5) Determine which times to take the sample. Sampling is often done at bloom and/or véraison. Generally, petiole samples taken at bloom give a good indication of micronutrient status. However, véraison sampling is more indicative of the status of the macronutrients nitrogen, phosphorus, and potassium (N, P, and K). In general, véraison or ripening samples are better to diagnose N, P, and K problems because these elements are mobile within the plant and/or are at very high levels at bloom. Many growers like collecting samples at bloom so they can correct problems in the current year. This is most useful for micronutrients, because deficiencies can be amended in the current season with foliar sprays. For macronutrients, however, correction during the current year is unlikely as nutrient analysis takes time and results need to be interpreted correctly to warrant fertilizer applications. A whole vine nutrient uptake study showed peak N and P uptake occurs at bloom and declines thereafter (Schreiner et al., 2006). Therefore, it is not likely that one can affect the macronutrients in the current season.
6) Determine which tissue to sample: leaf blade or petiole. Generally, petiole samples give an indication of potassium, chlorine, and sodium (K, Cl, and Na) deficiencies/toxicities. Leaf blade samples give a much better indication of N than petiole samples, but also magnesium (Mg), zinc (Zn), boron (B), calcium (Ca), copper (Cu), and manganese (Mn) deficiencies or toxicities. Petiole samples are easier to handle and collect in large quantities and provide a good average for the block sampled. The leaf blade is the working organ of the plant and relates better to physiology of vines. Analyzing both leaf blades and petioles can be useful to diagnose certain issues and specific deficiencies/toxicities.
Collection of tissue samples
Bloom (60 percent to 70 percent cap fall) – For petiole analysis, collect 60 to 100 petioles of leaves at the same node as a cluster. Cut off and discard the leaf blades, rinse in water, blot dry, put in paper bags, and dry in an oven at 125ºF to 160ºF, if possible. If they cannot be dried immediately, get the samples to the lab as soon as possible. For leaf blades, collect 20 to 40, remove and discard the petiole, rinse in water and blot dry on paper towels. Dry the leaf blades quickly after collection because they mold much faster than petioles.
Véraison (50 percent of berries colored) – Collect 60 to 100 petioles and/or leaf blades in pairs – one opposite cluster and one from a recently expanded leaf from each vine sampled. Treat as outlined above.
Interpretation of tissue nutrient test results
Table 1 provides a guide for interpreting tissue nutrient concentrations for grapevines. The values in this table were derived from numerous sources, including research conducted in Oregon on wine grape nutrition, and represent the current understanding of sufficiency or deficiency for wine grapes.
Table 1. Nutrient Guidelines for Wine Grapes
1) Nitrogen (N): Surprisingly, N can be a limiting nutrient in some vineyards, particularly those on lighter soils with low organic matter. Nitrogen status must be interpreted with respect to vine vegetative vigor and assessment of the visual characteristics of the vine. If N appears to be deficient based on tissue analysis, it is not advisable to give N to vines with high vigor. Adding some N fertilizer or using N-fixing cover crops should only be considered if vines have low vigor and low N levels upon analysis. Excessive nitrogen at bloom has been observed to cause inflorescence necrosis. In addition, low grape must N concentrations (YAN) are not always associated with low levels of N in the vine.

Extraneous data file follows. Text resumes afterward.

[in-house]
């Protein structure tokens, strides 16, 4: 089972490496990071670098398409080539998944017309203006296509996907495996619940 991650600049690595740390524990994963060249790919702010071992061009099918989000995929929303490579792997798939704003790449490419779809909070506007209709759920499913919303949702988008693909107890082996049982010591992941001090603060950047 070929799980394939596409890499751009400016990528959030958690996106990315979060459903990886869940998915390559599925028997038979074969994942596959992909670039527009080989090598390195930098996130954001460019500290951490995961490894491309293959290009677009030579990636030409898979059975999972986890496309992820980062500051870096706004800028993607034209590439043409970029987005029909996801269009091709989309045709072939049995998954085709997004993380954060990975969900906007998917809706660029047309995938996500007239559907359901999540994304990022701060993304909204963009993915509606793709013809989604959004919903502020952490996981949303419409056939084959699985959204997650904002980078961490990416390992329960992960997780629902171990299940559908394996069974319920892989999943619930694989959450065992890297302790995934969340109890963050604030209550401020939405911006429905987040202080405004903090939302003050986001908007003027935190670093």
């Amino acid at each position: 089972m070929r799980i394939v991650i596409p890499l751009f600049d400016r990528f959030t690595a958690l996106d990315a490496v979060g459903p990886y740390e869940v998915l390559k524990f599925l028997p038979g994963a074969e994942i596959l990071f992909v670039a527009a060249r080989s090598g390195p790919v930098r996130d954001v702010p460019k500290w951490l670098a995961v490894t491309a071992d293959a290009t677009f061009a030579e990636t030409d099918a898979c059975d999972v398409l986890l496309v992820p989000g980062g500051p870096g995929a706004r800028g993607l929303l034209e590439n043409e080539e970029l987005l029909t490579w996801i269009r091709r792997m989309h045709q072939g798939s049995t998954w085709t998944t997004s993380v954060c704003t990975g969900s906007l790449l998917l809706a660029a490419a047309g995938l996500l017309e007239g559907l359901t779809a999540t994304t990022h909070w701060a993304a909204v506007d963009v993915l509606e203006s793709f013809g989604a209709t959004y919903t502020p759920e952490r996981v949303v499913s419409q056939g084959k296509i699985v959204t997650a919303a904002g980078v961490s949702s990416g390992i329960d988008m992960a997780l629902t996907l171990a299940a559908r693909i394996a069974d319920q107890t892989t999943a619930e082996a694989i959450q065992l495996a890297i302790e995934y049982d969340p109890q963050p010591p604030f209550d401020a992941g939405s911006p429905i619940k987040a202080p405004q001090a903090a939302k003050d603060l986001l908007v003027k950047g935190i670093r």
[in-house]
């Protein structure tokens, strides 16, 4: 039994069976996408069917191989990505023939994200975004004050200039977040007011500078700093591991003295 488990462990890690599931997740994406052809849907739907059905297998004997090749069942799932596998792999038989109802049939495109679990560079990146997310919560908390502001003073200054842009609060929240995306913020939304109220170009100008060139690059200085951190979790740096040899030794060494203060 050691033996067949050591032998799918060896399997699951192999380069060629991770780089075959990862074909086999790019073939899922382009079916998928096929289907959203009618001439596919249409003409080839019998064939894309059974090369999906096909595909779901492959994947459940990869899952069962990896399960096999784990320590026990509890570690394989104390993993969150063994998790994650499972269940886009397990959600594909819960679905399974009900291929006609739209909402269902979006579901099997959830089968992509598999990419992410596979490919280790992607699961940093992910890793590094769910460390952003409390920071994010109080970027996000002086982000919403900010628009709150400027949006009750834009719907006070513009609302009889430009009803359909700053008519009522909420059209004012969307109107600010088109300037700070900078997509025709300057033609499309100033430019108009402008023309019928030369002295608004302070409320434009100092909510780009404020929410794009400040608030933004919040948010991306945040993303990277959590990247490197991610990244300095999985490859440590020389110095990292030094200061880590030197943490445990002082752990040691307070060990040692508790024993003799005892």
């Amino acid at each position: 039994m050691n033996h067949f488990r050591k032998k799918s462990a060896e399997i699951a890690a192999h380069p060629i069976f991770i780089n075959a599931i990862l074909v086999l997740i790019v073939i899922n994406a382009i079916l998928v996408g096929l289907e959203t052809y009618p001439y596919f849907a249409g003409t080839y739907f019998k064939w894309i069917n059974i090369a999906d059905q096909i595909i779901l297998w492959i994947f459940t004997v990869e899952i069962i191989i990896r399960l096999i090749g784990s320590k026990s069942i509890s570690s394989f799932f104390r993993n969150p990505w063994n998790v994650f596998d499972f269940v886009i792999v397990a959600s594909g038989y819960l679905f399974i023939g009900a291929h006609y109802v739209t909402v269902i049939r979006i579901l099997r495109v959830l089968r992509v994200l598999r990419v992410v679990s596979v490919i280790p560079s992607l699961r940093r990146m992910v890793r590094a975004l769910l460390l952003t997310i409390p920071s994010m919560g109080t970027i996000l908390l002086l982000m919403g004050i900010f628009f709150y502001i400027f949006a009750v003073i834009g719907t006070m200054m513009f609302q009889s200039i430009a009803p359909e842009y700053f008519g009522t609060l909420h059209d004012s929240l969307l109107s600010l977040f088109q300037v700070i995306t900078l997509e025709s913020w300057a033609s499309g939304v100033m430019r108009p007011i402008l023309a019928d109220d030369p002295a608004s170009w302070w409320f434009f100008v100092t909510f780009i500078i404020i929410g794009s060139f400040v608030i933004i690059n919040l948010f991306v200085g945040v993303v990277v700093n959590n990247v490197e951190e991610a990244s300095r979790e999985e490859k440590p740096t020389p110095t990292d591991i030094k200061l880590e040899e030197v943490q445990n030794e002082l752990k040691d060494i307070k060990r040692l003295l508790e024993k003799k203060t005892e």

2) Phosphorus (P): In some cases, low soil P does not always result in low vine P due to the influence of mycorrhizal fungi. However, because P is important for flower and fruit formation and differentiation, keep a close watch on P levels. Low P status in grapevines may be best diagnosed by comparing leaf and petiole P at véraison because P will generally occur at a similar or higher concentration in petioles compared to leaf blades when P is adequate.
3) Potassium (K): Low K levels can be a result of drought and/or overcropping vines the previous season. Amendments of vineyard K levels must be approached with care. Grape clusters are a strong sink for K. If a vineyard is cropped to very low yields, it is easy to overapply K fertilizers, which may lead to increased pH in musts. High K in musts can also be associated with vigorous, shaded canopies and can be corrected by better canopy management.
4) Boron (B): Some growing regions have low B due to low B levels in soil. In these cases, growers can apply foliar sprays of B to the vine canopy in spring, prior to bloom or later in the season, post-harvest. It is recommended to apply these sprays at low doses to prevent toxicity.
5) Zinc (Zn): Low Zn can be associated with high Mg levels. Foliar sprays of Zn are applied in dormancy with a follow-up spring spray if deficiency is severe.
6) Iron (Fe): Fe is difficult to diagnose based on tissue tests. The form of Fe in the leaf is most important, and leaf size is often reduced when Fe is limiting. Low Fe is diagnosed by a combination of interveinal leaf chlorosis (bleaching) and high soil pH.
Christensen P. 2000. Use of Tissue Analysis in Viticulture. UC Extension Publication NG10-00.
Schreiner R.P., C.F. Scagel and J. Baham. 2006. Nutrient uptake and allocation in a mature ‘Pinot noir’ vineyard in Oregon. HortScience 41:336-345.
Skinkis, P and R.P. Schreiner. 2010. Grapevine nutrition online module. Oregon State University Extension.
Schreiner, R.P., J. Lee and P.A. Skinkis. N, P, and K supply to Pinot noir grapevines: Impact on vine nutrient status, growth, physiology, and yield. Am. J. Enol. Vitic. 64: 26-38
Please visit the online module Grapevine Nutrition to learn more about macro- and micronutrients, symptoms of deficiency and toxicity, vine nutrition, managing nutrition, and more.
Vine Nutrition Effects on Grape and Wine Quality, Washington State University
Petiole Gathering video, Cornell University
Grapevine Mineral Nutrition PowerPoint presentation, University of California
Reviewed by Eric Stafne, Mississippi State University and Bruce Bordelon, Purdue University